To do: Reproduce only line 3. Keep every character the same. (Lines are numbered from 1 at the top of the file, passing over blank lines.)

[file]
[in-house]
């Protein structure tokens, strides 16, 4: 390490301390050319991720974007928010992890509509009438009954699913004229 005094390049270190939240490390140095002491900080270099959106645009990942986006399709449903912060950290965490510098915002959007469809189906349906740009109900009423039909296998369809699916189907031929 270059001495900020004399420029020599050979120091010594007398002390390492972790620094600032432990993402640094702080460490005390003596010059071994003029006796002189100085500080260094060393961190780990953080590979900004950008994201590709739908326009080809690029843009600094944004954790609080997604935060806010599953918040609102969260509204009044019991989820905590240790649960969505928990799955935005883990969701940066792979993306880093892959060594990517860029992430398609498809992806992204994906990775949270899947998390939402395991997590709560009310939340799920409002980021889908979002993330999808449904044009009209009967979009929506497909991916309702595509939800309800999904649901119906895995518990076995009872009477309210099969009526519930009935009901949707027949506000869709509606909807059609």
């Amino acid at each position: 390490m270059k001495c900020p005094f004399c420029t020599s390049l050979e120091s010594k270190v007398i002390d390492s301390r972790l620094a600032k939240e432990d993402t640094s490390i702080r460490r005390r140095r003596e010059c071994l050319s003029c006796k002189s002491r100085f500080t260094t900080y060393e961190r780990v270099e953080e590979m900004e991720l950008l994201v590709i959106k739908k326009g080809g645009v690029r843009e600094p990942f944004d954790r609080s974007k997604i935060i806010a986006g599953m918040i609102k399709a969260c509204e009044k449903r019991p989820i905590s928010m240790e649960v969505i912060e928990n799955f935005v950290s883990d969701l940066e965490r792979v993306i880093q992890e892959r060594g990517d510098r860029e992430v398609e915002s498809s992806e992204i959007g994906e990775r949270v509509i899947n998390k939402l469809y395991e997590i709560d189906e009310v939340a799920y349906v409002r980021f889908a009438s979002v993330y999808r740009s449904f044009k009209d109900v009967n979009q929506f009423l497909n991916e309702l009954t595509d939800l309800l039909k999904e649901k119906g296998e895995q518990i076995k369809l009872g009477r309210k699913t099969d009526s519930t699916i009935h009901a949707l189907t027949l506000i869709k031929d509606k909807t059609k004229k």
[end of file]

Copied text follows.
């Amino acid at each position: 390490m270059k001495c900020p005094f004399c420029t020599s390049l050979e120091s010594k270190v007398i002390d390492s301390r972790l620094a600032k939240e432990d993402t640094s490390i702080r460490r005390r140095r003596e010059c071994l050319s003029c006796k002189s002491r100085f500080t260094t900080y060393e961190r780990v270099e953080e590979m900004e991720l950008l994201v590709i959106k739908k326009g080809g645009v690029r843009e600094p990942f944004d954790r609080s974007k997604i935060i806010a986006g599953m918040i609102k399709a969260c509204e009044k449903r019991p989820i905590s928010m240790e649960v969505i912060e928990n799955f935005v950290s883990d969701l940066e965490r792979v993306i880093q992890e892959r060594g990517d510098r860029e992430v398609e915002s498809s992806e992204i959007g994906e990775r949270v509509i899947n998390k939402l469809y395991e997590i709560d189906e009310v939340a799920y349906v409002r980021f889908a009438s979002v993330y999808r740009s449904f044009k009209d109900v009967n979009q929506f009423l497909n991916e309702l009954t595509d939800l309800l039909k999904e649901k119906g296998e895995q518990i076995k369809l009872g009477r309210k699913t099969d009526s519930t699916i009935h009901a949707l189907t027949l506000i869709k031929d509606k909807t059609k004229k």